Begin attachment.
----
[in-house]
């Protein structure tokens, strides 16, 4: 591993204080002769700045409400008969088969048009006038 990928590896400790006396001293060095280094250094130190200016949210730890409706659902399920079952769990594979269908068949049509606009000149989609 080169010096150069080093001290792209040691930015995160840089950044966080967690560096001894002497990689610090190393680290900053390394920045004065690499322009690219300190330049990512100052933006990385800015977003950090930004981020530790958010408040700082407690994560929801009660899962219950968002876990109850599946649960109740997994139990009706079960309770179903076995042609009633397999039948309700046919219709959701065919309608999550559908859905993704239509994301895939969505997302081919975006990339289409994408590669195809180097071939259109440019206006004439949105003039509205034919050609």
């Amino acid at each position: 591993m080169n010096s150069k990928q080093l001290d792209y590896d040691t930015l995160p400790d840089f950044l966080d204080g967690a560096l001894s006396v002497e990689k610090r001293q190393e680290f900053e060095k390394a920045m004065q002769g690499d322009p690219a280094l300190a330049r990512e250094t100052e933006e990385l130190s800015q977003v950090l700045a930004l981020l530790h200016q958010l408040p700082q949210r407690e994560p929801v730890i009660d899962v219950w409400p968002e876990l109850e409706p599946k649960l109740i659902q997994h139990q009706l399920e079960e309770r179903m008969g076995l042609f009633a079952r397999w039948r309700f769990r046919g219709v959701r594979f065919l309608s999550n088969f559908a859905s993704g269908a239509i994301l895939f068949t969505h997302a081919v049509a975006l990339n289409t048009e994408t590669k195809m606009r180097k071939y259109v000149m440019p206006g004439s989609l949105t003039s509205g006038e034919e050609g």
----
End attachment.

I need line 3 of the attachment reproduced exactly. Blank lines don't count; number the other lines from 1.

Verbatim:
């Amino acid at each position: 591993m080169n010096s150069k990928q080093l001290d792209y590896d040691t930015l995160p400790d840089f950044l966080d204080g967690a560096l001894s006396v002497e990689k610090r001293q190393e680290f900053e060095k390394a920045m004065q002769g690499d322009p690219a280094l300190a330049r990512e250094t100052e933006e990385l130190s800015q977003v950090l700045a930004l981020l530790h200016q958010l408040p700082q949210r407690e994560p929801v730890i009660d899962v219950w409400p968002e876990l109850e409706p599946k649960l109740i659902q997994h139990q009706l399920e079960e309770r179903m008969g076995l042609f009633a079952r397999w039948r309700f769990r046919g219709v959701r594979f065919l309608s999550n088969f559908a859905s993704g269908a239509i994301l895939f068949t969505h997302a081919v049509a975006l990339n289409t048009e994408t590669k195809m606009r180097k071939y259109v000149m440019p206006g004439s989609l949105t003039s509205g006038e034919e050609g």